Waiting with Advent

AdventA lot of people have said a lot of great things about Advent, and I’m hesitant to add my voice. It seems this season on the liturgical calendar has been getting more of its due lately than it did when I was growing up. That’s undoubtedly a good thing; if there’s any one thing we need as 21st-century Americans, it’s a season to focus more on waiting and less on consumption, materialism and consumerism. The broader culture could use for Advent and less Christmas – or at least what Christmas has become.

The church could use it, too, because Advent focuses on the fact that we are in exile, awaiting the Savior of this world to set things right, just as God’s people were 2,000 years ago (plus a few). The American church doesn’t do lament very well, and Advent is a way to bring up, point out, even live within the fact that for many people, this holiday season will be filled with pain, grief, loneliness and heartache. As our preacher said yesterday morning, “Advent says there’s something missing in the world, and you can’t put a bow on it.”

So after saying I was hesitant to add my voice, I’ve written two paragraphs. Nevertheless, I prefer in this case to let those who have written far more poignant things take the lead. Specifically, a few hymn writers who get just right the notion of Advent and what incarnation means when light breaks through the darkness.

O come, Thou Key of David, come,
And open wide our heavenly home;
Make safe the way that leads on high,
And close the path to misery.
Rejoice! Rejoice! Emmanuel
Shall come to thee, O Israel.

“O Come, O Come, Emmanuel” was written in Latin in the 12th century and translated to English in 1851.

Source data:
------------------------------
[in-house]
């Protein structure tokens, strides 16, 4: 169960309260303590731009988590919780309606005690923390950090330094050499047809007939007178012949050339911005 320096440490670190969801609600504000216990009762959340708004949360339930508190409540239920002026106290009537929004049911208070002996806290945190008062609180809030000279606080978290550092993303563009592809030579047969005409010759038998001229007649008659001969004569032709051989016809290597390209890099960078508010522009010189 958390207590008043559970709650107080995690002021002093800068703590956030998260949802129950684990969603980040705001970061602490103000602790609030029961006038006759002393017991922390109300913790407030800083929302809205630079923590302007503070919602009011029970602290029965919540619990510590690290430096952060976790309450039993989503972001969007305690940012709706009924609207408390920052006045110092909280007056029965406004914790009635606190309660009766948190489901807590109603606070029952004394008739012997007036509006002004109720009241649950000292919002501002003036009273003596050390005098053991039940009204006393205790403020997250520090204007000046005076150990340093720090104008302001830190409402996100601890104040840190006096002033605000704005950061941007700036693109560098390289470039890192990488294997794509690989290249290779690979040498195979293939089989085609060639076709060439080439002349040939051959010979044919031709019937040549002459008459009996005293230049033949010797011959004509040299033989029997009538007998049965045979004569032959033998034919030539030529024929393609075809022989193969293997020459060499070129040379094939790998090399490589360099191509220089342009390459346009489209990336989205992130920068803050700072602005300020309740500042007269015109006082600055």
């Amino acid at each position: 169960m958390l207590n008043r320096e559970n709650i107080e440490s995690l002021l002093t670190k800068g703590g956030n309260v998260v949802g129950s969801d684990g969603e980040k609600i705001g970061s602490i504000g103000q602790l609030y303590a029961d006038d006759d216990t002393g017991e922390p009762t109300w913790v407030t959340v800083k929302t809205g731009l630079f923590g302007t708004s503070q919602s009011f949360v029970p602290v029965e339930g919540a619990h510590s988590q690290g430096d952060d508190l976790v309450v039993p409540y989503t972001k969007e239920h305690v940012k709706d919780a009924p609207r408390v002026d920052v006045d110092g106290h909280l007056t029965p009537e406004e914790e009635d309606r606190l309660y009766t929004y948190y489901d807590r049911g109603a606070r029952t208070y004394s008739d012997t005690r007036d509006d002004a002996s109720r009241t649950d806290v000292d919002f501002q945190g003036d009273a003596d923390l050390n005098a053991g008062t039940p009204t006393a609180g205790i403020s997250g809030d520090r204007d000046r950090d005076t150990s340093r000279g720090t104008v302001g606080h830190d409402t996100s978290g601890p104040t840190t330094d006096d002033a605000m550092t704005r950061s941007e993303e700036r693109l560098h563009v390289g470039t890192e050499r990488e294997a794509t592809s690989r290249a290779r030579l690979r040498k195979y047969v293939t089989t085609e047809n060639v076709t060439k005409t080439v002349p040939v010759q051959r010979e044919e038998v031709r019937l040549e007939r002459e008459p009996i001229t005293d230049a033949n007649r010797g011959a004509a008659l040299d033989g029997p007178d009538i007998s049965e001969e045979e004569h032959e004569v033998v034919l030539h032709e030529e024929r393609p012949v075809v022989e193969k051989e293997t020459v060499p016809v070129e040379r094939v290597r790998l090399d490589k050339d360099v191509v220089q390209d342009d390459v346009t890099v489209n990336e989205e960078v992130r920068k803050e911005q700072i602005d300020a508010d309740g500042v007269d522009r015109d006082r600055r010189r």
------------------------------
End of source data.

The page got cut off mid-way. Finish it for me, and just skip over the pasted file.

Likewise, “It Came Upon the Midnight Clear” was written in 1849:

Yet with the woes of sin and strife,
The world hath suffered long;
Beneath the angel-strain have rolled,
Two thousand years of wrong;
And man, at war with man, hears not,
The love song which they bring:
O hush the noise, ye men of strife,
And hear the angels sing.

And “O, Holy Night” was written in 1849:

Truly He taught us to love one another,
His law is love and His gospel is peace.
Chains he shall break, for the slave is our brother.
And in his name all oppression shall cease.
Sweet hymns of joy in grateful chorus raise we,
With all our hearts we praise His holy name.
Christ is the Lord! Then ever, ever praise we,
His power and glory ever more proclaim!
His power and glory ever more proclaim!

These songs, which capture so eloquently the tragedy of violence, war and oppression in our exile as we await the coming of the Messiah, all have something in common: They were written (or translated) in the decades immediately preceding the Civil War. Perhaps at no other time in American history was the injustice and inhumanity of our lives so clear and the need for salvation so obvious.

Today, the injustice and inhumanity are still acute; the need for salvation no less great. Advent helps give us the eyes and, perhaps more important, the vocabulary to see and speak our need for that day when the Messiah returns to complete the job of setting right within a new heaven and a new earth all that has gone wrong in this one.

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One comment on “Waiting with Advent

  1. […] Paul _____: What Does It Mean to Celebrate Immanuel? ; Waiting with Advent […]

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